16) Definition 9 (p. 46) The case of two alternatives. “By the method of majority decision is meant the social welfare function in which xRy holds if and only if the number of individuals such that xRiy is at least as great as the number of individuals such that yRix.” This is totally ridiculous. First of all it violates one of Arrow’s five “rational and ethical principles” which all social welfare functions must comply with: the principle of neutrality. When the number of individuals such that xRiy equals the number of individuals such that yRix, why is the solution xRy? Why not yRx which is equally as valid? In fact it is a tie between xRy and yRx, or according to Arrow’s own terminology, when xRy and yRx, then xIy not xRy! But wait, there is more. If half the individuals prefer x to y and half prefer y to x, we have a tie between x and y: {xPy, yPx}. If all the individuals are indifferent between x and y, we have a societal indifference: xIy. These are not the same thing! If more prefer x to y than prefer y to x, we have xPy and vice versa. If some individuals are indifferent between x and y, but more prefer x to y than prefer y to x, we have xPy and vice versa. This pretty well covers all the cases. Arrow is determined to ignore the significance of a tie and to turn a societal indifference into a tie. See "Arrow's Consideration of Ties and Indifference" Apologists for Arrow will say that what he meant to say was "for all values of x' and y', by the method of majority decision is meant the social welfare function in which x'Ry' holds if and only if the number of individuals such that x'Riy' is at least as great as the number of individuals such that y'Rix', where x' and y' are variables that take on the values x and y" This does give a certain symmetry to the definition while making it even more confusing!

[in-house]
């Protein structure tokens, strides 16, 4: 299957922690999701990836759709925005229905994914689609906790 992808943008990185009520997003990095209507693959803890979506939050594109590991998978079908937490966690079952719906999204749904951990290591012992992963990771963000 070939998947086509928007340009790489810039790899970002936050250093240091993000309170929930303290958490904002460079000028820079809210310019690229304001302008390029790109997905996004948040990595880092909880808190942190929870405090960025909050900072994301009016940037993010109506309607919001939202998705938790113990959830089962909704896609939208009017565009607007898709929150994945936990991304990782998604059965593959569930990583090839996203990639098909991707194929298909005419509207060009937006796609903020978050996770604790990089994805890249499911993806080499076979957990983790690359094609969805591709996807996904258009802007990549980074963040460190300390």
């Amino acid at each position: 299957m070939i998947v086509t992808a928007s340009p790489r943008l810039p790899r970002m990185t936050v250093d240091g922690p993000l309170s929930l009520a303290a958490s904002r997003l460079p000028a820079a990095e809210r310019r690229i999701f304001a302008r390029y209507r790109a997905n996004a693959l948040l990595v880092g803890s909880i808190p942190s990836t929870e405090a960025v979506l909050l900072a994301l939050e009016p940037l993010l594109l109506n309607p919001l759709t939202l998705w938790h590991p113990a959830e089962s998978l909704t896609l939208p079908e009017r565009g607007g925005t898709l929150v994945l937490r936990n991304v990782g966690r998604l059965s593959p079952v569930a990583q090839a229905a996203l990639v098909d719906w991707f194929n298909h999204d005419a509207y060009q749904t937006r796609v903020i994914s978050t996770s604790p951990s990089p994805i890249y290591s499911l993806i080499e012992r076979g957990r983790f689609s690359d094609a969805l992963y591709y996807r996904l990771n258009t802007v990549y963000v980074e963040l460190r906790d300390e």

17) Arrow defines an indifference as a tie.